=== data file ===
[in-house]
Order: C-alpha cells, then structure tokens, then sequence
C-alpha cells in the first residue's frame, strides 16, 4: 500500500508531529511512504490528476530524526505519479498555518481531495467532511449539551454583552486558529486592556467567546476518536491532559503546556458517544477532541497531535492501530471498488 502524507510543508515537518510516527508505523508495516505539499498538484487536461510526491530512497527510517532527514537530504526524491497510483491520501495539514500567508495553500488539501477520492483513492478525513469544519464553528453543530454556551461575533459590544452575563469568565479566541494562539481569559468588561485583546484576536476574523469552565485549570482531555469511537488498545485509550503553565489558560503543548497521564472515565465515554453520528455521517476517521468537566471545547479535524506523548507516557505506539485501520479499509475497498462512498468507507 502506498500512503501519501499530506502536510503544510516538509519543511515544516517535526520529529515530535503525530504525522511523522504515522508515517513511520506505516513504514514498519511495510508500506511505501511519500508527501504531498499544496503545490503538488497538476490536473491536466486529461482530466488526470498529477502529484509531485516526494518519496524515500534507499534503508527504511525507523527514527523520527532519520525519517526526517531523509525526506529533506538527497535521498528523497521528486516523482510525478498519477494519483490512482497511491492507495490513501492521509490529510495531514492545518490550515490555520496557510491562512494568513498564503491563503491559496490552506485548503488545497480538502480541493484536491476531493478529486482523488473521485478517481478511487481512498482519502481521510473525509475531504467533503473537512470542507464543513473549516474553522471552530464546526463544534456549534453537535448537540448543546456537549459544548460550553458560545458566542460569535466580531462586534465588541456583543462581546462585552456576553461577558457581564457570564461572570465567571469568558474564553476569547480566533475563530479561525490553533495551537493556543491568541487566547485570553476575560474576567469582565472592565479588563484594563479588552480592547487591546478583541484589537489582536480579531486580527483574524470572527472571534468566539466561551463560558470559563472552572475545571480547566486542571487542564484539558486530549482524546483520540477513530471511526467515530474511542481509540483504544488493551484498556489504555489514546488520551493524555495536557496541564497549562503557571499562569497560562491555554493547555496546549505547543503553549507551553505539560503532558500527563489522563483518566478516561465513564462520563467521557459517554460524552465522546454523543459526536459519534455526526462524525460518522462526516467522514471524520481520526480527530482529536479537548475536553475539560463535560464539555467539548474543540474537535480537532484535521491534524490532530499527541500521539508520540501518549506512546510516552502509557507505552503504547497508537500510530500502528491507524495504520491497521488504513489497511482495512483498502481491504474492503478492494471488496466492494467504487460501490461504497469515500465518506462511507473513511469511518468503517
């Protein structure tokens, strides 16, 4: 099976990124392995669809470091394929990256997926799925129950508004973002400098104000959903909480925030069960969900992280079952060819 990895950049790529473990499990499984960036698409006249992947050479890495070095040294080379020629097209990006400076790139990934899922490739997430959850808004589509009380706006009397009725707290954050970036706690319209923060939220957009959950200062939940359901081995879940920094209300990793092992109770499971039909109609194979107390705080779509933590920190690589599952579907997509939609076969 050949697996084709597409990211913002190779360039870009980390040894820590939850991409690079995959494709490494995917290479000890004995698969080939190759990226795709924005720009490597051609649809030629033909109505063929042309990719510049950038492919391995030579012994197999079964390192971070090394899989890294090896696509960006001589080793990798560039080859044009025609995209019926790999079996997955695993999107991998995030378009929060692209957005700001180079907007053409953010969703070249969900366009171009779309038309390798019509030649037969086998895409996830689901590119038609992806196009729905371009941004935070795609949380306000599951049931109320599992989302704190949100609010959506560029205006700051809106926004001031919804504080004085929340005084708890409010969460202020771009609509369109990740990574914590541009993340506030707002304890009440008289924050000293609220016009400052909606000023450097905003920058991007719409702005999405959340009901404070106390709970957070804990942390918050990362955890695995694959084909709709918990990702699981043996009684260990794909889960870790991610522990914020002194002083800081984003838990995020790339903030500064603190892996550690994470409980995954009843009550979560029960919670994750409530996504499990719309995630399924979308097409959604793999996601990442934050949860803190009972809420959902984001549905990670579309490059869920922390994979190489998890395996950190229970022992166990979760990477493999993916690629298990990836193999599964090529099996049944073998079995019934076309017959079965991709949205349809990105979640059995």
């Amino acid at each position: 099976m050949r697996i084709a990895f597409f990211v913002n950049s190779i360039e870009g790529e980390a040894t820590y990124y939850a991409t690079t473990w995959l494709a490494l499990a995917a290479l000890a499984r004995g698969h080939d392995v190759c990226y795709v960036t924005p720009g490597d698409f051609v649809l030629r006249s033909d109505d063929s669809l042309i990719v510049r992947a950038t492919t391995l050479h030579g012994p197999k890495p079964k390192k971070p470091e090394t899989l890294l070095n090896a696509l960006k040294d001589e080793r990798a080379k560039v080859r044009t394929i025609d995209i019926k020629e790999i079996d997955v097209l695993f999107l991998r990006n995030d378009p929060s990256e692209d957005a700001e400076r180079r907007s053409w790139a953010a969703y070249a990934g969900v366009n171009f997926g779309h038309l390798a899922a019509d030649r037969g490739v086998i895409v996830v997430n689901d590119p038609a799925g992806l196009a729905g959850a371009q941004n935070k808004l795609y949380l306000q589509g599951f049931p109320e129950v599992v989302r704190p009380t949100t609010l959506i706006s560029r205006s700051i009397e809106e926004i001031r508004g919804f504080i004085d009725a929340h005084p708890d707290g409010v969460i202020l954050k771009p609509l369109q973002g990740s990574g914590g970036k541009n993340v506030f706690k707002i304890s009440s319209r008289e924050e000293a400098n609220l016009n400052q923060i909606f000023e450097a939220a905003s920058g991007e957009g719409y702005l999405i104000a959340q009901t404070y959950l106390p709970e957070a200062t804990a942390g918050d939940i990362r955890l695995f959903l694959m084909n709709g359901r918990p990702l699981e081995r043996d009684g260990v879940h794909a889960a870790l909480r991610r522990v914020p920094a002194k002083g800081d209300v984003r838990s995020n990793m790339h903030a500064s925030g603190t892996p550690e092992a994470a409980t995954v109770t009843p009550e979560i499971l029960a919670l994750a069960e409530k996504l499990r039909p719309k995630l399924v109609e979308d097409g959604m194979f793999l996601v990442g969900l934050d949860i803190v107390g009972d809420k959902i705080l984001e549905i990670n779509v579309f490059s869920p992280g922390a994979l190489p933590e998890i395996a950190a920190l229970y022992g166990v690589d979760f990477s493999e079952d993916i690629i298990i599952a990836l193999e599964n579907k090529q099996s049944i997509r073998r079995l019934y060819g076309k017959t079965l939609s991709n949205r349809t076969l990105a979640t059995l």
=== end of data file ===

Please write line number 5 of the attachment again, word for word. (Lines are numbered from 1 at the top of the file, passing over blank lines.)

């Amino acid at each position: 099976m050949r697996i084709a990895f597409f990211v913002n950049s190779i360039e870009g790529e980390a040894t820590y990124y939850a991409t690079t473990w995959l494709a490494l499990a995917a290479l000890a499984r004995g698969h080939d392995v190759c990226y795709v960036t924005p720009g490597d698409f051609v649809l030629r006249s033909d109505d063929s669809l042309i990719v510049r992947a950038t492919t391995l050479h030579g012994p197999k890495p079964k390192k971070p470091e090394t899989l890294l070095n090896a696509l960006k040294d001589e080793r990798a080379k560039v080859r044009t394929i025609d995209i019926k020629e790999i079996d997955v097209l695993f999107l991998r990006n995030d378009p929060s990256e692209d957005a700001e400076r180079r907007s053409w790139a953010a969703y070249a990934g969900v366009n171009f997926g779309h038309l390798a899922a019509d030649r037969g490739v086998i895409v996830v997430n689901d590119p038609a799925g992806l196009a729905g959850a371009q941004n935070k808004l795609y949380l306000q589509g599951f049931p109320e129950v599992v989302r704190p009380t949100t609010l959506i706006s560029r205006s700051i009397e809106e926004i001031r508004g919804f504080i004085d009725a929340h005084p708890d707290g409010v969460i202020l954050k771009p609509l369109q973002g990740s990574g914590g970036k541009n993340v506030f706690k707002i304890s009440s319209r008289e924050e000293a400098n609220l016009n400052q923060i909606f000023e450097a939220a905003s920058g991007e957009g719409y702005l999405i104000a959340q009901t404070y959950l106390p709970e957070a200062t804990a942390g918050d939940i990362r955890l695995f959903l694959m084909n709709g359901r918990p990702l699981e081995r043996d009684g260990v879940h794909a889960a870790l909480r991610r522990v914020p920094a002194k002083g800081d209300v984003r838990s995020n990793m790339h903030a500064s925030g603190t892996p550690e092992a994470a409980t995954v109770t009843p009550e979560i499971l029960a919670l994750a069960e409530k996504l499990r039909p719309k995630l399924v109609e979308d097409g959604m194979f793999l996601v990442g969900l934050d949860i803190v107390g009972d809420k959902i705080l984001e549905i990670n779509v579309f490059s869920p992280g922390a994979l190489p933590e998890i395996a950190a920190l229970y022992g166990v690589d979760f990477s493999e079952d993916i690629i298990i599952a990836l193999e599964n579907k090529q099996s049944i997509r073998r079995l019934y060819g076309k017959t079965l939609s991709n949205r349809t076969l990105a979640t059995l």